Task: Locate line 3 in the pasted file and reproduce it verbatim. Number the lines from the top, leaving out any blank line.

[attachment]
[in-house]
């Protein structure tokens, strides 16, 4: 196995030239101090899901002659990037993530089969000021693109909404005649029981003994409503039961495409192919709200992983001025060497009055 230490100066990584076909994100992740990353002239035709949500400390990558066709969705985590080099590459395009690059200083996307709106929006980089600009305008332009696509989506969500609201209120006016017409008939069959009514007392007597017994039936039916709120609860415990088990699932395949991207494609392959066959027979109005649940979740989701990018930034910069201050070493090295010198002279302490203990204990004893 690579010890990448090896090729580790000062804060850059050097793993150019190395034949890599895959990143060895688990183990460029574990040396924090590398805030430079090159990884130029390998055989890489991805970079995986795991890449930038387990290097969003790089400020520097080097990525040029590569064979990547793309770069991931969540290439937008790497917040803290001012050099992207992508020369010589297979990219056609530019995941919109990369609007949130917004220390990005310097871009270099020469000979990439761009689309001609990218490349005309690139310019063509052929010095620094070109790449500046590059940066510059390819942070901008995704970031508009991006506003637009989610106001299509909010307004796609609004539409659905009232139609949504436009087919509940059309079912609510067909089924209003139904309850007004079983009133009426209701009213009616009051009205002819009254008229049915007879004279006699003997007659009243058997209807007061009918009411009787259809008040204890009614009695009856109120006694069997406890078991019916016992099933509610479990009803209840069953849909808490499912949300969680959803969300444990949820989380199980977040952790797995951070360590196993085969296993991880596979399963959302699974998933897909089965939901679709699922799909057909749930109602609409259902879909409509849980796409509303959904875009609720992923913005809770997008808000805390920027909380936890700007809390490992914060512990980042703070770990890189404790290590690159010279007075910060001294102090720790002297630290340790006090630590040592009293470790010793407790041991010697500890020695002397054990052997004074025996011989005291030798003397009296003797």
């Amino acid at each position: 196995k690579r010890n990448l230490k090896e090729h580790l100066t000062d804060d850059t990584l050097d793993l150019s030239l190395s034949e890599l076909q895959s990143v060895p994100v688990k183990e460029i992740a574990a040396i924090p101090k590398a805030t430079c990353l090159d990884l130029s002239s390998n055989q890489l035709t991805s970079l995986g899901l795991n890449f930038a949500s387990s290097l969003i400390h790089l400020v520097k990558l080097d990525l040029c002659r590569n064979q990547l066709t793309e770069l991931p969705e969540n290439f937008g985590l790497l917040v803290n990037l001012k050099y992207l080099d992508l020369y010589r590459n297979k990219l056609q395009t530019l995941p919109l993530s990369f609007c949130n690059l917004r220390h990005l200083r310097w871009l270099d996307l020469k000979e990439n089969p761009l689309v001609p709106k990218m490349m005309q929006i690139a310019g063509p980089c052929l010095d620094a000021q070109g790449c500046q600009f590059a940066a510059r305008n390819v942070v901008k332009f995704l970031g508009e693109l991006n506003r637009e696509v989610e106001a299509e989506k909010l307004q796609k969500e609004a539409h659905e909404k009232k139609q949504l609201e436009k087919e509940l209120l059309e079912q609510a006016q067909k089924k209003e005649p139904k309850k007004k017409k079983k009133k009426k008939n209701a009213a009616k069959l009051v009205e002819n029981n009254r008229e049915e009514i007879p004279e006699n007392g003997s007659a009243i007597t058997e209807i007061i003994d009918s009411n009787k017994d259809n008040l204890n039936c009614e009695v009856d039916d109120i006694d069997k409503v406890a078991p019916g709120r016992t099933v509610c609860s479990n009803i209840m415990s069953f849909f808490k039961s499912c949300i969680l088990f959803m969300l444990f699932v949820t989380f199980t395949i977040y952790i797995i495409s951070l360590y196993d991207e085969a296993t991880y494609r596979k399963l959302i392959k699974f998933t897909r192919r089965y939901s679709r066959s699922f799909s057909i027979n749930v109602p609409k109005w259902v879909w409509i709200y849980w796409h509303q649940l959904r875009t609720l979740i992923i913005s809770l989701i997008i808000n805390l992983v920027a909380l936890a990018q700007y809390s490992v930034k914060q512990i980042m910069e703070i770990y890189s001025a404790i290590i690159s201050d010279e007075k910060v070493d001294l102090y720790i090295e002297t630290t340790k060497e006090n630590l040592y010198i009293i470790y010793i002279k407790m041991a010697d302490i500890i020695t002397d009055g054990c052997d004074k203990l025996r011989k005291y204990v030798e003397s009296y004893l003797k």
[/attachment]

């Amino acid at each position: 196995k690579r010890n990448l230490k090896e090729h580790l100066t000062d804060d850059t990584l050097d793993l150019s030239l190395s034949e890599l076909q895959s990143v060895p994100v688990k183990e460029i992740a574990a040396i924090p101090k590398a805030t430079c990353l090159d990884l130029s002239s390998n055989q890489l035709t991805s970079l995986g899901l795991n890449f930038a949500s387990s290097l969003i400390h790089l400020v520097k990558l080097d990525l040029c002659r590569n064979q990547l066709t793309e770069l991931p969705e969540n290439f937008g985590l790497l917040v803290n990037l001012k050099y992207l080099d992508l020369y010589r590459n297979k990219l056609q395009t530019l995941p919109l993530s990369f609007c949130n690059l917004r220390h990005l200083r310097w871009l270099d996307l020469k000979e990439n089969p761009l689309v001609p709106k990218m490349m005309q929006i690139a310019g063509p980089c052929l010095d620094a000021q070109g790449c500046q600009f590059a940066a510059r305008n390819v942070v901008k332009f995704l970031g508009e693109l991006n506003r637009e696509v989610e106001a299509e989506k909010l307004q796609k969500e609004a539409h659905e909404k009232k139609q949504l609201e436009k087919e509940l209120l059309e079912q609510a006016q067909k089924k209003e005649p139904k309850k007004k017409k079983k009133k009426k008939n209701a009213a009616k069959l009051v009205e002819n029981n009254r008229e049915e009514i007879p004279e006699n007392g003997s007659a009243i007597t058997e209807i007061i003994d009918s009411n009787k017994d259809n008040l204890n039936c009614e009695v009856d039916d109120i006694d069997k409503v406890a078991p019916g709120r016992t099933v509610c609860s479990n009803i209840m415990s069953f849909f808490k039961s499912c949300i969680l088990f959803m969300l444990f699932v949820t989380f199980t395949i977040y952790i797995i495409s951070l360590y196993d991207e085969a296993t991880y494609r596979k399963l959302i392959k699974f998933t897909r192919r089965y939901s679709r066959s699922f799909s057909i027979n749930v109602p609409k109005w259902v879909w409509i709200y849980w796409h509303q649940l959904r875009t609720l979740i992923i913005s809770l989701i997008i808000n805390l992983v920027a909380l936890a990018q700007y809390s490992v930034k914060q512990i980042m910069e703070i770990y890189s001025a404790i290590i690159s201050d010279e007075k910060v070493d001294l102090y720790i090295e002297t630290t340790k060497e006090n630590l040592y010198i009293i470790y010793i002279k407790m041991a010697d302490i500890i020695t002397d009055g054990c052997d004074k203990l025996r011989k005291y204990v030798e003397s009296y004893l003797k």